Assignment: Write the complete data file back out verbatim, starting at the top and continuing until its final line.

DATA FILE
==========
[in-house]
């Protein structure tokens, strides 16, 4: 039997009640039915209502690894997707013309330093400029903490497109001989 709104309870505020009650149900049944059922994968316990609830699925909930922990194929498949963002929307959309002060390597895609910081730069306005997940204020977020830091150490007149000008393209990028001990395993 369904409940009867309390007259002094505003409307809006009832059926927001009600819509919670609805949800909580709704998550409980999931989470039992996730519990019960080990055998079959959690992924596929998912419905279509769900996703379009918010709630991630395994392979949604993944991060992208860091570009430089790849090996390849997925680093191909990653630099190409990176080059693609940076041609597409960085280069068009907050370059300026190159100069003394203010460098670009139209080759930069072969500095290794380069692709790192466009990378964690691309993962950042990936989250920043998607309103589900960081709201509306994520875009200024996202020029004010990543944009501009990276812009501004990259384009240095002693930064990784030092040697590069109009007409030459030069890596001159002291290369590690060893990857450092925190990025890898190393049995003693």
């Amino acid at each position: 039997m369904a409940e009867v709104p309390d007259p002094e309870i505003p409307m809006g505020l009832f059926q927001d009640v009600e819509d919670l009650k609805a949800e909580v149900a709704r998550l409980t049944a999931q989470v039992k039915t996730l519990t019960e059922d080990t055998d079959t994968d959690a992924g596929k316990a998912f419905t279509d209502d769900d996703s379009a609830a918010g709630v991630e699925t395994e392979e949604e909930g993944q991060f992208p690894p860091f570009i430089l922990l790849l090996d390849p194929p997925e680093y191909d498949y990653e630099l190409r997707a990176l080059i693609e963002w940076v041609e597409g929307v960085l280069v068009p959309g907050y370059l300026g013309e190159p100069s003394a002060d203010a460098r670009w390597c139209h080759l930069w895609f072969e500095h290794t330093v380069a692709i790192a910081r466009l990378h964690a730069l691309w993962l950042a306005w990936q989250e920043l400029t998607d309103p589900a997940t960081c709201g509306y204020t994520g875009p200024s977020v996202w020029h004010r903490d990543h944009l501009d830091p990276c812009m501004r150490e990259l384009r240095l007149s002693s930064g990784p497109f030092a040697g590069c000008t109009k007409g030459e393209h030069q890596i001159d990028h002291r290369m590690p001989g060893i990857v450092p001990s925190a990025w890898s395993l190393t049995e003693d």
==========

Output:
[in-house]
């Protein structure tokens, strides 16, 4: 039997009640039915209502690894997707013309330093400029903490497109001989 709104309870505020009650149900049944059922994968316990609830699925909930922990194929498949963002929307959309002060390597895609910081730069306005997940204020977020830091150490007149000008393209990028001990395993 369904409940009867309390007259002094505003409307809006009832059926927001009600819509919670609805949800909580709704998550409980999931989470039992996730519990019960080990055998079959959690992924596929998912419905279509769900996703379009918010709630991630395994392979949604993944991060992208860091570009430089790849090996390849997925680093191909990653630099190409990176080059693609940076041609597409960085280069068009907050370059300026190159100069003394203010460098670009139209080759930069072969500095290794380069692709790192466009990378964690691309993962950042990936989250920043998607309103589900960081709201509306994520875009200024996202020029004010990543944009501009990276812009501004990259384009240095002693930064990784030092040697590069109009007409030459030069890596001159002291290369590690060893990857450092925190990025890898190393049995003693």
């Amino acid at each position: 039997m369904a409940e009867v709104p309390d007259p002094e309870i505003p409307m809006g505020l009832f059926q927001d009640v009600e819509d919670l009650k609805a949800e909580v149900a709704r998550l409980t049944a999931q989470v039992k039915t996730l519990t019960e059922d080990t055998d079959t994968d959690a992924g596929k316990a998912f419905t279509d209502d769900d996703s379009a609830a918010g709630v991630e699925t395994e392979e949604e909930g993944q991060f992208p690894p860091f570009i430089l922990l790849l090996d390849p194929p997925e680093y191909d498949y990653e630099l190409r997707a990176l080059i693609e963002w940076v041609e597409g929307v960085l280069v068009p959309g907050y370059l300026g013309e190159p100069s003394a002060d203010a460098r670009w390597c139209h080759l930069w895609f072969e500095h290794t330093v380069a692709i790192a910081r466009l990378h964690a730069l691309w993962l950042a306005w990936q989250e920043l400029t998607d309103p589900a997940t960081c709201g509306y204020t994520g875009p200024s977020v996202w020029h004010r903490d990543h944009l501009d830091p990276c812009m501004r150490e990259l384009r240095l007149s002693s930064g990784p497109f030092a040697g590069c000008t109009k007409g030459e393209h030069q890596i001159d990028h002291r290369m590690p001989g060893i990857v450092p001990s925190a990025w890898s395993l190393t049995e003693d």